The very word deadline is overdramatic because in business nobody dies when the line is crossed. We all miss deadlines; life goes on, so why worry? Humour the boss, agree to the deadline if you must, avoid it if you can, do your best, or don’t even try, it makes little difference. That attitude is all too frequent. Many bosses will bury their heads in the sand and deny it, but it is a common scenario. Frequently, managers set deadlines simply to put pressure on their people to get the job done more quickly. But be warned, deadlines frequently backfire. Imagine yourself in this situation. You lead a department within a large organization. The CEO sets you an objective. He wants this achieved by end next week. It seems practical and so you agree. Or, at least, you don’t say that you may not be able to achieve his deadline. You’re not worried; it’s not too much work for your team. However as you get into the detail of the job you find that in order to complete the task you need another department to supply essential information. Snag!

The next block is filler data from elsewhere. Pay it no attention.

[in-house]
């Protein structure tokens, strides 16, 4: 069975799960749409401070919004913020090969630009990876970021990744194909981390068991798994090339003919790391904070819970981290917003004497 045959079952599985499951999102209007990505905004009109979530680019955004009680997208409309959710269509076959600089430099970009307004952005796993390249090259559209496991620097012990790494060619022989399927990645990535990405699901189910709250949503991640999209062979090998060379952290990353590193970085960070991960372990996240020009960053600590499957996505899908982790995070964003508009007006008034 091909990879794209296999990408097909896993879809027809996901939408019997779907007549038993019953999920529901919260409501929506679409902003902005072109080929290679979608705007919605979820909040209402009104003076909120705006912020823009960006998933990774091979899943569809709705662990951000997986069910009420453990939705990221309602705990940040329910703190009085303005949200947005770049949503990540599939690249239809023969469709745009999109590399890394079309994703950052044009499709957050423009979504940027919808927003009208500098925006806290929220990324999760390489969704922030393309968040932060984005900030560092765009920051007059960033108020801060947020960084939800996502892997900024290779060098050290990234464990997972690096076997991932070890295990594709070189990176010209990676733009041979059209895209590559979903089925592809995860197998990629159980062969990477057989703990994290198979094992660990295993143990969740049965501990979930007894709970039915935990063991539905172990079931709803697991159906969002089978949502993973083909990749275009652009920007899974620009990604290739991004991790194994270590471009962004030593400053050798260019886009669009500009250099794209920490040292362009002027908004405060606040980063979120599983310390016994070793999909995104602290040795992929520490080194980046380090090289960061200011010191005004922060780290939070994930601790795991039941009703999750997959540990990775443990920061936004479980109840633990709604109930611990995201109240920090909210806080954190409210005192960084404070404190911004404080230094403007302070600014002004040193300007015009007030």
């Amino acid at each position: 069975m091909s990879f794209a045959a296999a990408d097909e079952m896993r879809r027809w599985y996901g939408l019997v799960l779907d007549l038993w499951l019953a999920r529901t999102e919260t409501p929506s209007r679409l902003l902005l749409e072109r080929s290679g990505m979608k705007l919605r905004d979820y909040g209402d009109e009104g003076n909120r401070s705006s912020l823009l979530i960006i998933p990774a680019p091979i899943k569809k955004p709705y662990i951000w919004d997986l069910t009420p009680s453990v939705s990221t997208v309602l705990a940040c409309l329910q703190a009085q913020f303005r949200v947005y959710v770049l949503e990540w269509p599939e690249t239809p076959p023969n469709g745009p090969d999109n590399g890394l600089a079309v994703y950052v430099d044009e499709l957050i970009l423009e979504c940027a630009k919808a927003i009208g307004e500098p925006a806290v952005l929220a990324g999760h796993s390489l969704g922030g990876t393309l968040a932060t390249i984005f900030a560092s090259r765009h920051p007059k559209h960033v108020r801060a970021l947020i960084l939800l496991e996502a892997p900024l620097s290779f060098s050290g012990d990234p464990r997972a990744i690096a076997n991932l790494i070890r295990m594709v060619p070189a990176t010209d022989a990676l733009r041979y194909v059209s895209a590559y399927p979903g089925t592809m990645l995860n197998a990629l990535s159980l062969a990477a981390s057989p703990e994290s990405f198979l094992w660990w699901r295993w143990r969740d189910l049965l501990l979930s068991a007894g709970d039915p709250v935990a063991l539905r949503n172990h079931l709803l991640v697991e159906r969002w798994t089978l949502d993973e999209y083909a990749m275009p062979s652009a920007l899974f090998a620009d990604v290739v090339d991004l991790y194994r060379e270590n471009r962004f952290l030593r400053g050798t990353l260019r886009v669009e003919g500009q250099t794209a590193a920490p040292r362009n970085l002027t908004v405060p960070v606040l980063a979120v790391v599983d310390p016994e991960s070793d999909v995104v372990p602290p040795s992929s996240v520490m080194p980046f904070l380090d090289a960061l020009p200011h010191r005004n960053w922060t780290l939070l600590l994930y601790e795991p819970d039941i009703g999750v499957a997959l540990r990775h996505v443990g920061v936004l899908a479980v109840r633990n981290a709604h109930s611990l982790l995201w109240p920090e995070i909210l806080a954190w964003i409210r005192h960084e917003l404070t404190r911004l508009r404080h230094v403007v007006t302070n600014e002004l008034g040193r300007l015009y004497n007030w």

- Don’t set deadlines when you need to achieve objectives that rely upon the cooperation of people outside your control. Instead, set targets and objectives but not with deadlines
- Do encourage higher productivity by making the targets and deadlines stretching, but achievable
- Don’t let your desire for productivity lead you to lose touch with reality
- Don’t set artificial deadlines for truly original creative work, but do engender enthusiasm and urgency
- When you need to achieve a major objective that requires the cooperation of people outside your control, break down the major objective into mini-objectives. Consider setting realistic but stretching deadlines for each of the mini-objectives that fall within your area of control.
- If you want your team to feel motivated by the deadlines that you set, then you must personally demonstrate that you don’t just pluck them out of thin air.